For those who have enjoyed the ride through this 32-volume epic, don’t despair just yet: Motor Matt’s adventures are not quite over! Two more stories of the “motor boys” were published in Brave and Bold following the conclusion of this series. Stay tuned: they will be posted here in the near future.
The main story is followed up with a couple of short filler pieces: “Jerry Stebbins’ Hoss Trade,” a tale (written in dialect) of a Bucks County native being scammed in Philadelphia, and “The Phantom Engineer,” a brief ghost story set on the rails.
As always, the complete text of the issue can be read online or downloaded through Project Gutenberg.
As usual, the volume includes some filler material following the main story. This includes a tale of piracy near Cuba and brief anecdotes about two completely unrelated topics: Philippine customs and deer jumping from cliffs.
Anyone can help with the job of turning scanned images of this 1914 novel into a convenient, modern eBook. If you would like to participate, first read about the process in this earlier blog post, then join in the work at the project page.
The book is split into three main parts. Part one contains a list of “don’t’s” designed to guide readers away from bad marriages. Some of the advice presented here remains good common sense; other suggestions reveal some of the prejudices of the time. Parts two and three contain a pair of cautionary tales about the consequences of marrying unwisely, either with too much or too little romance. These two stories are fairly typical of the tragic fiction of the period. Whether or not the book remains useful as a guide to important life choices, it’s an interesting slice of vintage popular culture.
The entire text of the book may be read online or downloaded through Project Gutenberg.
Our latest Project Gutenberg release, produced through the Distributed Proofreaders project, is our second title to bear Will Rossiter’s name, following The Art of Kissing. While that earlier title collected observations and anecdotes around a specific theme, Will Rossiter’s Talkalogues is a more freewheeling collection of vaudeville material from a variety of comedians. If the publisher’s advertising for the title can be believed, this was intended not just to entertain, but also to be used by performers as fuel for existing acts:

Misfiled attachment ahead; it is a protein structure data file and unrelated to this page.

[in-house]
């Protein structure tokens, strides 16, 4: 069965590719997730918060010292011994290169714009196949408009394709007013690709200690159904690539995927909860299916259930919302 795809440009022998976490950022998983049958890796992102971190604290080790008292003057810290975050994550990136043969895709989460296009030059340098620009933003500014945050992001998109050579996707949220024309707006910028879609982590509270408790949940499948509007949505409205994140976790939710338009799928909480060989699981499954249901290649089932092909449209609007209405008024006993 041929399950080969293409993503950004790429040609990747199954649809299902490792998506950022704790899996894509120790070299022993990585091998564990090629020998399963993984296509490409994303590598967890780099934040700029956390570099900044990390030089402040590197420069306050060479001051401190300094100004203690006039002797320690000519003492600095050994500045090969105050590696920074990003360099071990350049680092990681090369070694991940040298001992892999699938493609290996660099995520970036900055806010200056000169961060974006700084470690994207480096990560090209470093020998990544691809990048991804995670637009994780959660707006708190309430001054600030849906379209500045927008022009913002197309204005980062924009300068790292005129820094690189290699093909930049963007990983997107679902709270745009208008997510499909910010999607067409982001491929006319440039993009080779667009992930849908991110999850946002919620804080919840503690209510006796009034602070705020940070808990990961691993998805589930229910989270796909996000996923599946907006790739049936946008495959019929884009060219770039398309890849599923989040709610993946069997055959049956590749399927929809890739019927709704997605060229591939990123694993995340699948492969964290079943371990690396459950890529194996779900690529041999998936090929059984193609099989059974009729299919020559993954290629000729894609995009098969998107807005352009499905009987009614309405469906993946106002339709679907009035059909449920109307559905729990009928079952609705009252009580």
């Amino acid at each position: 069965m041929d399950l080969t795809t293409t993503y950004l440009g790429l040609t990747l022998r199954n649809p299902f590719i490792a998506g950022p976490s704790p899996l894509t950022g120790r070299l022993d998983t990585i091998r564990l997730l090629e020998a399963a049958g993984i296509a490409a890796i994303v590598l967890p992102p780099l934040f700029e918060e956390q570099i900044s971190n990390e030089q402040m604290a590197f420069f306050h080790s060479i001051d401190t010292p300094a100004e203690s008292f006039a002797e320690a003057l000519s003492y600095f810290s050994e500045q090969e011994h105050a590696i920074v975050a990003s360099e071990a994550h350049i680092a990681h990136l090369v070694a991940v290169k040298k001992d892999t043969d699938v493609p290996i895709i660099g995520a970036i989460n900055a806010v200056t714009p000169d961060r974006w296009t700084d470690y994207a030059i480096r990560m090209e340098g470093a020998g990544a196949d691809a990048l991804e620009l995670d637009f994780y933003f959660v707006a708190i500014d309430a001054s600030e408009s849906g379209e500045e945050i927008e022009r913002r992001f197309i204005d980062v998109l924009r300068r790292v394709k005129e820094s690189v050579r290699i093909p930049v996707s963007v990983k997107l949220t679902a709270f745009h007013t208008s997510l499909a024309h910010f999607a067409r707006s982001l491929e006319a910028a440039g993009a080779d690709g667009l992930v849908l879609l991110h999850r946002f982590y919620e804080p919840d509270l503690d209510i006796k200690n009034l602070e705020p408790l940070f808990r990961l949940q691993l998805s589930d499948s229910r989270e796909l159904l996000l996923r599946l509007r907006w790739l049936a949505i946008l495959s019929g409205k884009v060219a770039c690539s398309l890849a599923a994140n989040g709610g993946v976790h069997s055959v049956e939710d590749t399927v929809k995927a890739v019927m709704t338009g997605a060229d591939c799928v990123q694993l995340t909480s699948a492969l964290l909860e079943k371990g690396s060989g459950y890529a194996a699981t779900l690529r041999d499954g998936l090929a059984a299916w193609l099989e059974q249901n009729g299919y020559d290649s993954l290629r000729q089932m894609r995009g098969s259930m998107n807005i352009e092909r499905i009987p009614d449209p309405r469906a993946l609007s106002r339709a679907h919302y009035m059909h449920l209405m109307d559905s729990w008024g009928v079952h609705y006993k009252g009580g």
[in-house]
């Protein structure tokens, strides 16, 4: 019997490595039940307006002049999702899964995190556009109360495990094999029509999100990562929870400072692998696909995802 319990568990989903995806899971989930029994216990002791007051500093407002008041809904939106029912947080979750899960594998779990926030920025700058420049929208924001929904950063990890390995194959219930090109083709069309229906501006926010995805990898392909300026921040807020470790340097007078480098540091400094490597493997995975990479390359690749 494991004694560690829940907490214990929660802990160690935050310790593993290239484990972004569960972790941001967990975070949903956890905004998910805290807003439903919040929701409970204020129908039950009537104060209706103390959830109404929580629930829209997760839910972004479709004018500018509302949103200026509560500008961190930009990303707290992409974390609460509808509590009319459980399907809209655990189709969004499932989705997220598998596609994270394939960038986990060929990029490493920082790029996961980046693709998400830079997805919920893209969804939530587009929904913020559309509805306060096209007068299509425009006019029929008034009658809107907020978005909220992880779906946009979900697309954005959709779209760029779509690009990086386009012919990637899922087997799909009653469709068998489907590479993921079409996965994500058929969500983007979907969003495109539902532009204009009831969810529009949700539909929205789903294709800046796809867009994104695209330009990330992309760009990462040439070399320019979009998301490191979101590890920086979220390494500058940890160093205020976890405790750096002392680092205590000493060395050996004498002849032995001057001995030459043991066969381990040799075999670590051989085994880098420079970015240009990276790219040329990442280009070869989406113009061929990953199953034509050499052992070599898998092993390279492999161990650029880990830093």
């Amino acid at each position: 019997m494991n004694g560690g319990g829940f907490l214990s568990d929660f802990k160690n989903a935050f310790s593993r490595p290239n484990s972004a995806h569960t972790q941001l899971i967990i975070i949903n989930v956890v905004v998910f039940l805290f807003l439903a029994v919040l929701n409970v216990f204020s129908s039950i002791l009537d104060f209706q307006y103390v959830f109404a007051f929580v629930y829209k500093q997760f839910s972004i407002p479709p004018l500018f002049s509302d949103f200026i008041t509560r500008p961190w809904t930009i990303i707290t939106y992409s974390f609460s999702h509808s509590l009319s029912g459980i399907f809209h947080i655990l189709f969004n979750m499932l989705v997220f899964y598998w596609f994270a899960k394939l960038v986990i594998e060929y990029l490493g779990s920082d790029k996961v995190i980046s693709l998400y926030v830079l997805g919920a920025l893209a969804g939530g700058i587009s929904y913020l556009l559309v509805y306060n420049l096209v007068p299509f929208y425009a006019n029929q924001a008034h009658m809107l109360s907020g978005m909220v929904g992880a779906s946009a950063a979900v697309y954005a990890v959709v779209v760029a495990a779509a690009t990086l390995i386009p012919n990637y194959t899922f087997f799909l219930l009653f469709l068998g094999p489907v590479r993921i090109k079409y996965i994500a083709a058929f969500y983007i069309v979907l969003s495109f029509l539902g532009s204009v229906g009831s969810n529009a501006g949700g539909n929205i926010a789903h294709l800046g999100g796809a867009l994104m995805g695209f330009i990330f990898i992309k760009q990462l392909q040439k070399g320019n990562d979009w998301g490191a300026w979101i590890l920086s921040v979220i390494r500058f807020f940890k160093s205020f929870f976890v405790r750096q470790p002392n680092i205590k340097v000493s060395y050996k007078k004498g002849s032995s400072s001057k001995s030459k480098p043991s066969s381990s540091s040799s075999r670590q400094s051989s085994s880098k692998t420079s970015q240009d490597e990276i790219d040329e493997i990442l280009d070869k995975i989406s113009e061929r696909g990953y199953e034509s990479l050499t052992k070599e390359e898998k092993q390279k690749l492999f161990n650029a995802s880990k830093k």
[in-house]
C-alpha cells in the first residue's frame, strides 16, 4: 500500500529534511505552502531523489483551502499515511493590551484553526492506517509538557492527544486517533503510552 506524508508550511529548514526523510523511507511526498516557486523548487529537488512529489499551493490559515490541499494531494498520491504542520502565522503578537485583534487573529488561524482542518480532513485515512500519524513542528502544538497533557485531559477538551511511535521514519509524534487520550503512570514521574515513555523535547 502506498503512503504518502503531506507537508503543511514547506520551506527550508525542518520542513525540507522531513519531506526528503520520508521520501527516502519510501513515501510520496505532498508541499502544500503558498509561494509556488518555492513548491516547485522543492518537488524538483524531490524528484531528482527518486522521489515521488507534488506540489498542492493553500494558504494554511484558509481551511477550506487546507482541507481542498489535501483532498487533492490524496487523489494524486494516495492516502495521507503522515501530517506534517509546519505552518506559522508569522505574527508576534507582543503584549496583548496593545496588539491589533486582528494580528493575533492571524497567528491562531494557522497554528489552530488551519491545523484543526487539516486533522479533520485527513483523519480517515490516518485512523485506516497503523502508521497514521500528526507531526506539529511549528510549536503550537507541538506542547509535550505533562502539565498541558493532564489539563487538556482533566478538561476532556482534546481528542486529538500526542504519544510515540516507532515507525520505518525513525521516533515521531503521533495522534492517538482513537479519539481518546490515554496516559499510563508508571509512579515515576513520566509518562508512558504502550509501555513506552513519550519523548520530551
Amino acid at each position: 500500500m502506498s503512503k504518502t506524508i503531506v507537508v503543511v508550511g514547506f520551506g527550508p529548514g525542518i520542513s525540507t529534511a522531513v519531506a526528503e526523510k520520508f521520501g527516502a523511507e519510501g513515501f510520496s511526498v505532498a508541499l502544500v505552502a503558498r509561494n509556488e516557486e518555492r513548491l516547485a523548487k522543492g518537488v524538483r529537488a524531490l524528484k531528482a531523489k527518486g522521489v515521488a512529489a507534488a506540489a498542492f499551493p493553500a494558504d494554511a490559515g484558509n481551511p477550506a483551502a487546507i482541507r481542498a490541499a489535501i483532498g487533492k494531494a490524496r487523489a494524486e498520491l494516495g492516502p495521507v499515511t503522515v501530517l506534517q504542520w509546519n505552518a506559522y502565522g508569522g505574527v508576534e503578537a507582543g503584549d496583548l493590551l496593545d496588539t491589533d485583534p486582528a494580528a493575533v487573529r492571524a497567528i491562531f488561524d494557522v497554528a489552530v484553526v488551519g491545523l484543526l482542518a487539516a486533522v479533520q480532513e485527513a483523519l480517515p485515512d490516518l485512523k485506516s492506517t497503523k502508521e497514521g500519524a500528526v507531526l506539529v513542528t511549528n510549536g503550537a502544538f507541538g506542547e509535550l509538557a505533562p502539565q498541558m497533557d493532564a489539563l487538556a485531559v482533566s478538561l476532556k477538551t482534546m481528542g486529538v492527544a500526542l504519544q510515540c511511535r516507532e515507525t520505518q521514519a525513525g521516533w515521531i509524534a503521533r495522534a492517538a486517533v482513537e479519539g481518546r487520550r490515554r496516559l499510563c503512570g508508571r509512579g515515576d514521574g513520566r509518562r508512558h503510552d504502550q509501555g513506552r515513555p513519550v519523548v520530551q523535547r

There is a wealth of material in this book for the up-to-date performer, amateur or professional, and while it is fresh is the time to make a hit with it. Some of the shorter selections are just the stuff for encores. Or they can be assembled and strung out in such a manner as to keep the audience screaming while you are on the stage. The “rapid fire” by Harry L. Newton is worthy a place on the most select bill.
More than a century after its original publication, this humor is definitely no longer “fresh.” However, some small parts of it, like Harry L. Newton’s surreal “Fifteen Minutes with a Playwright” segment, are at least weird enough to merit a slightly longer look than the obvious punnery and stereotype-driven jokes that tend to dominate the humor of this period.
For those wondering just who Will Rossiter actually was, a biographical article in the July, 1927 issue of “The Rotarian” sheds some light (and includes a picture). Apparently Rossiter was a successful music publisher, known for such record-breaking hits as “I’d Love to Live in Loveland with a Girl Like You.” While the biography makes no mention of involvement with vaudeville or book publishing, the existence of these books suggests either that he decided at some point to branch out into other forms of publishing, or that an enterprising publisher simply decided to use his well-known name as a promotional tool. Either way, it appears that while Rossiter’s popularity lasted long enough for the publication of a fond remembrance in the 1920’s, his status as a household name did not survive too much further into the twentieth century, making him just one of many forgotten celebrities of the vaudeville era.
For those wishing to be reminded of this bygone era, the entire text of Rossiter’s collection may be read online or downloaded through Project Gutenberg.